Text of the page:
Friday, March 31, 2017

Nismo Works Special - S2 & R2 Engines Explained

Lately I have been receiving quite a few messages on the Facebook page inquiring about Nismo works engines, especially the S2 and R2 power-units as well as their predecessors, S1 and R1. There are a lot of myths and incorrect information floating around, so I thought it would be worth shedding some light. Both available for the BNR32, BCNR33 and BNR34, these engines represent Nismo latest offer for RB26 powered Skyline GT-Rs and are engineered following different philosophies.

S2



Developed with road use in mind, the S2 concept is Nismo answer to owners looking for fine street balance and enough performance to enjoy the occasional track day. Based on the older S1 Concept, Nismo went on and refined certain areas, especially in the torque department. Let's go with order: the S1 package is a hand-assembled unit usually based on a overhauled version of the owners current engine; while it is no longer for sale (replaced by the S2), its engineering concept is still used as a base for the newer version. The block is the RB26 OEM standard model: based on conditions and mileage, technicians would decide whether it needs replacing or not. Further my conversations with Nismo staff, unless your motor has less than 20,000km, given the age these cars have reached, they will likely advise to replace the block regardless of its state, mostly for warranty reasons (the engine comes with 1 year or 10,000km coverage). First step in the overhauling process is replacing the following parts with new OEM standard ones:

- Engine block: OEM - Standard (optional)
- Main bearings: OEM - Standard
- Conrod bearing: OEM - Standard
- Water pump: OEM - Standard
- Crank pulley & bolts: OEM - Standard
- Turbochargers: OEM - Standard
- Turbo outlet: OEM - Standard
- Engine gasket: OEM - Standard (overhauled)

The second step consists in upgrading the following part list to a higher spec:

- Pistons: N1 Version
- Piston rings: N1 Version
- Oil pump: N1 Version
- Timing belt: Nismo reinforced
- Oil pan baffle plate: Nismo
- Air filter: Nismo
- Spark plugs: Nismo racing type #7
- Heat-shield tape: Nismo 50mm

The end result of the workflow so far is the older S1 engine concept. The S2 represents the natural evolution of its predecessor and Nismo focused on modernizing certain areas by adding the following parts:

- Fuel injectors: R35 GT-R - Nissan OEM 570cc
- Fuel delivery pipe: Nismo R35 conversion 
- Camshaft: Nismo S2
- Head gasket: Nismo 0.9mm
- ECM: Nismo S2
- Engine cover: Nismo S2 exclusive

A point worth noticing is that, in case the engine is developed for a BNR32 or BCNR33, the turbos would be upgraded to BNR34 OEM Standard with ceramic internals, aiming to improve torque response from low/mid speed ranges.

The camshaft is also specifically designed to balance street-driving smoothness and torque delivery.

The dedicated ECM is tuned to implement the changes brought by the R35 fuel injectors, the new camshaft and bring all together by sharpening the acceleration response. Additionally, Nismo fine-tuned the unit to improve fuel efficiency, expecting S2 owners to spend more time on the road than on track.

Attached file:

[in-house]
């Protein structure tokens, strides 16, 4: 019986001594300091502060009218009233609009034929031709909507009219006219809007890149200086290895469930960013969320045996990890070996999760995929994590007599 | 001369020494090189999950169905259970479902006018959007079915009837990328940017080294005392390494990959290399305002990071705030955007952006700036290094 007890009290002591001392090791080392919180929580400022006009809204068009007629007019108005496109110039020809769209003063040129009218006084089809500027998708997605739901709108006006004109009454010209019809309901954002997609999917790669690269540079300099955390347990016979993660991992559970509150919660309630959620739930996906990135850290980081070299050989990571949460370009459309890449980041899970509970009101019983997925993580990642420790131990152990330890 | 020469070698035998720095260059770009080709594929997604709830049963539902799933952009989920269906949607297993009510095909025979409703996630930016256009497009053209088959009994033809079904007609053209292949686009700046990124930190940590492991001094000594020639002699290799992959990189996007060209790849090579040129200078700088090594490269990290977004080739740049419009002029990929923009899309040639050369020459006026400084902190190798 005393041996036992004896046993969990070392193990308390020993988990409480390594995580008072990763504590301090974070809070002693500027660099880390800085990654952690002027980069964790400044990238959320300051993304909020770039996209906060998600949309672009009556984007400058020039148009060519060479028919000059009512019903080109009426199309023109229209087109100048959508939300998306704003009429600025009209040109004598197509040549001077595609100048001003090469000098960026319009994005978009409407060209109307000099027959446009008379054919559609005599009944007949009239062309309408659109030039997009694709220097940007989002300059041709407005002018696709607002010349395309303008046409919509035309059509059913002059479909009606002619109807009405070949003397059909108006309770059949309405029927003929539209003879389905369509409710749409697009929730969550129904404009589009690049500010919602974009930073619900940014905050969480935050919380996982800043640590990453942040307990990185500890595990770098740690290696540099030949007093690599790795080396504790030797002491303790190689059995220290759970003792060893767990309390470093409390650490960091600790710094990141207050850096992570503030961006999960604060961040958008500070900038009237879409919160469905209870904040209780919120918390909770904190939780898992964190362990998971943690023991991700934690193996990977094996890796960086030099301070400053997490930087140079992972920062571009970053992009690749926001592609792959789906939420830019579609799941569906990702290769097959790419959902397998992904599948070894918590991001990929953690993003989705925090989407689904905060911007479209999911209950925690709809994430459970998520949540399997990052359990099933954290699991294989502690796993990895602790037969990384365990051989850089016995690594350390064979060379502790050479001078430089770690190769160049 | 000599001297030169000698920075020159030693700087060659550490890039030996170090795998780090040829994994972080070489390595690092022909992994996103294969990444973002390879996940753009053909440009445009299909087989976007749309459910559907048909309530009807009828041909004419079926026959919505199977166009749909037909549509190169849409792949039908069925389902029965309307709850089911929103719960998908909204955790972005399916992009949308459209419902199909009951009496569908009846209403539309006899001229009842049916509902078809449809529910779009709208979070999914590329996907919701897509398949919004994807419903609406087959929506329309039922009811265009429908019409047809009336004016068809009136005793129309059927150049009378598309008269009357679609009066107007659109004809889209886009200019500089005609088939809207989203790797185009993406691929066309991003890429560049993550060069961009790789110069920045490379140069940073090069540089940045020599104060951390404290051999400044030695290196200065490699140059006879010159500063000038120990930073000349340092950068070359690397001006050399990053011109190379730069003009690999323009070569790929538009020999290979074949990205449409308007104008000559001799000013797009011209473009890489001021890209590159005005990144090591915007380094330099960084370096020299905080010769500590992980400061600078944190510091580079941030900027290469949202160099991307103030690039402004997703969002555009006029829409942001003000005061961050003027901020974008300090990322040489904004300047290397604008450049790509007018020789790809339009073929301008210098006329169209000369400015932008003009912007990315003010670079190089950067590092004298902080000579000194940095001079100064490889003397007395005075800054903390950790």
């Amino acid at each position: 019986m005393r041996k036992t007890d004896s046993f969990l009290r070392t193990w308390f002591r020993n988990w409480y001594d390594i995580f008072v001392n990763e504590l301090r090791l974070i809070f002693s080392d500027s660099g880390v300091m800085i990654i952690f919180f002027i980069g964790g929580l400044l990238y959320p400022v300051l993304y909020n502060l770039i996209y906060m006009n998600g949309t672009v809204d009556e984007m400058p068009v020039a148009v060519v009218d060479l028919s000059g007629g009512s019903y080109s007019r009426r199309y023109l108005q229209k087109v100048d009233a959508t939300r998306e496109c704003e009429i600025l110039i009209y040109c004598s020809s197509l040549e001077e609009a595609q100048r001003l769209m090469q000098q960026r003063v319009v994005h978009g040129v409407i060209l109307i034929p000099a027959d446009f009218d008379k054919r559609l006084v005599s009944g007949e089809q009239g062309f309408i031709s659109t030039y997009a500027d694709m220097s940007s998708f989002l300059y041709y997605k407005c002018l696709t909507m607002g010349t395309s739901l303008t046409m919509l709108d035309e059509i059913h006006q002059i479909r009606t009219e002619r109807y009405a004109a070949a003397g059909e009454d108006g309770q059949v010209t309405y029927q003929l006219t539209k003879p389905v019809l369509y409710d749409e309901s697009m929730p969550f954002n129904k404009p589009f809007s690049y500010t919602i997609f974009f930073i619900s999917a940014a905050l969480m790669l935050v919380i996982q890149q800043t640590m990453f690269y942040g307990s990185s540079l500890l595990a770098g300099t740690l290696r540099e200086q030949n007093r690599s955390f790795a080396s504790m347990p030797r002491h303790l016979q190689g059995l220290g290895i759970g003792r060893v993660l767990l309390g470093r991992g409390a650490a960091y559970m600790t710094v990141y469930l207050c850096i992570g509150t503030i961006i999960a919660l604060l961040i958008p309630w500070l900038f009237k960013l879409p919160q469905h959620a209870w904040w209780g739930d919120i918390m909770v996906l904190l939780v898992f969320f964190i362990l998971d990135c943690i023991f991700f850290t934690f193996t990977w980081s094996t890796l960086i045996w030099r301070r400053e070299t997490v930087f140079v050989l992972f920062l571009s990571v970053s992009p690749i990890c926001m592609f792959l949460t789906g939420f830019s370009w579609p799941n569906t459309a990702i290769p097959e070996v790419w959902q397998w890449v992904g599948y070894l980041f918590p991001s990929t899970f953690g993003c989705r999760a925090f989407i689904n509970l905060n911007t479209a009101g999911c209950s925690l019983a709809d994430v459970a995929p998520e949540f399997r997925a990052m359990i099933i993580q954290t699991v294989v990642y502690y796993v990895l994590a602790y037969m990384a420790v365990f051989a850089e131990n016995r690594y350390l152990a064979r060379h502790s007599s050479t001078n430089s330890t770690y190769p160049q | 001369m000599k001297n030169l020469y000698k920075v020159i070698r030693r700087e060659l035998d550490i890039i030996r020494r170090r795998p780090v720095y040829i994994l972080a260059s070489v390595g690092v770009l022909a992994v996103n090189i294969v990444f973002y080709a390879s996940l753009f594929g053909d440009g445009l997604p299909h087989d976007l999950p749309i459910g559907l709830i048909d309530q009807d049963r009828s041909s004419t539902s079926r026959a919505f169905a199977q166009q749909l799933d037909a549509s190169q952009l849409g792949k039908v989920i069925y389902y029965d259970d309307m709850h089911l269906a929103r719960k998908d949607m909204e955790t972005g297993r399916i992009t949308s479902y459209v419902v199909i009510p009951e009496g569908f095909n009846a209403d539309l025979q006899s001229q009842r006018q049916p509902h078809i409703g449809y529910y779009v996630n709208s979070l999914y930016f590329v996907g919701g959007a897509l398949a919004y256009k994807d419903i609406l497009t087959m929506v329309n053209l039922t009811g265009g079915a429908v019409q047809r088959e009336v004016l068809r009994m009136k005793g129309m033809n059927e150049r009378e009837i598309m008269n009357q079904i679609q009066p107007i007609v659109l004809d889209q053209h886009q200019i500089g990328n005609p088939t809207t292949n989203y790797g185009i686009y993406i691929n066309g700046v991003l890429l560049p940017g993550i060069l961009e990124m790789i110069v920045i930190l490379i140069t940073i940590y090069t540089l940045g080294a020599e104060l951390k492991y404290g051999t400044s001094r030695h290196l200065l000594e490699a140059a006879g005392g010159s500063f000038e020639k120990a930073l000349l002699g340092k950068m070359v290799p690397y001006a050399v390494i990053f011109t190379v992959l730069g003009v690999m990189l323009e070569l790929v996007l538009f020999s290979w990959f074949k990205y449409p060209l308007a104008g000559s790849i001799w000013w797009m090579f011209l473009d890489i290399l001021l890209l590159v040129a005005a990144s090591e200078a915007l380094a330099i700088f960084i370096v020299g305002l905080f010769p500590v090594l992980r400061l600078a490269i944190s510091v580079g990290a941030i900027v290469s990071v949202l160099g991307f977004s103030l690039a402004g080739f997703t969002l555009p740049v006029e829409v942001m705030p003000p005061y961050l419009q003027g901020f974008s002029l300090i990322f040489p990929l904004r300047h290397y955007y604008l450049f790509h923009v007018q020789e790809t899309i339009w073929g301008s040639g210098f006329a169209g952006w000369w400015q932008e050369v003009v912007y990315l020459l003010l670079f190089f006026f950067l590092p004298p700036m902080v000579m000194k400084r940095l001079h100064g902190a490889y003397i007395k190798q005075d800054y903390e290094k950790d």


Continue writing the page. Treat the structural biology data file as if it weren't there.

Thanks to this upgrades and parts specifically developed for the S2 concept, the engine develops a characteristic linear torque band that makes it easier to use on the street. Below a comparative power/torque graph between S2, S1 and RB26 DETT Standard engines. 



Nismo focused on improving pick-up and response compared to the S1 model, aiming to improve track performance. Final power figures are 450ps and 45kg-m of torque.

R2



Like the S2, the R2 engine is the natural evolution of its older brother, the R1 Concept. As the name suggest, this power-unit is Nismo response to owners who enjoy tracking their car on a more regular basis. Nismo philosophy is based on a fine tuned balance between power, responsiveness and durability/reliability; while the R2 may pale in front of 700ps + set-ups from other tuners, the engineers wanted to create an engine that would allow owners to put their ride through their pace on the track and then drive back home with peace of mind. 

The list of differences between S2 and R2 is noticeable and quite long. Let's start with the R1 Concept base:

- Engine block: N1 Version
- Pistons: N1 Version
- Piston rings: N1 Version
- Exhaust manifold: N1 Version
- Main bearings: Nismo
- Conrod bearing: Nismo
- Head gasket: Nismo 0.9mm
- Engine gasket kit: OEM - Standard
- Spark plugs: Nismo racing type #8
- Turbochargers: Nismo R1 turbo kit
- Turbo outlet: Nismo large capacity type
- Heath-shield tape: Nismo 50mm
- Air flow meter: Nismo large capacity type 
- Oil pump: Nismo reinforced
- Oil pan baffle plate: Nismo
- Air filter: Nismo
- Timing belt: Nismo reinforced
- Exhaust manifold spacer: Nismo

As you can see almost everything is replaced with brand new Nismo parts. Amongst the most noticeable difference is worth noticing the presence of the N1 engine block, the same model originally mounted on the BNR34 Nür spec.

The N1 block is significantly stronger than the Standard one and has been extensively tested during racing in both the Super Taikyu series and the Nürburgring 24h.

The second component that stands out is the R1 turbo kit.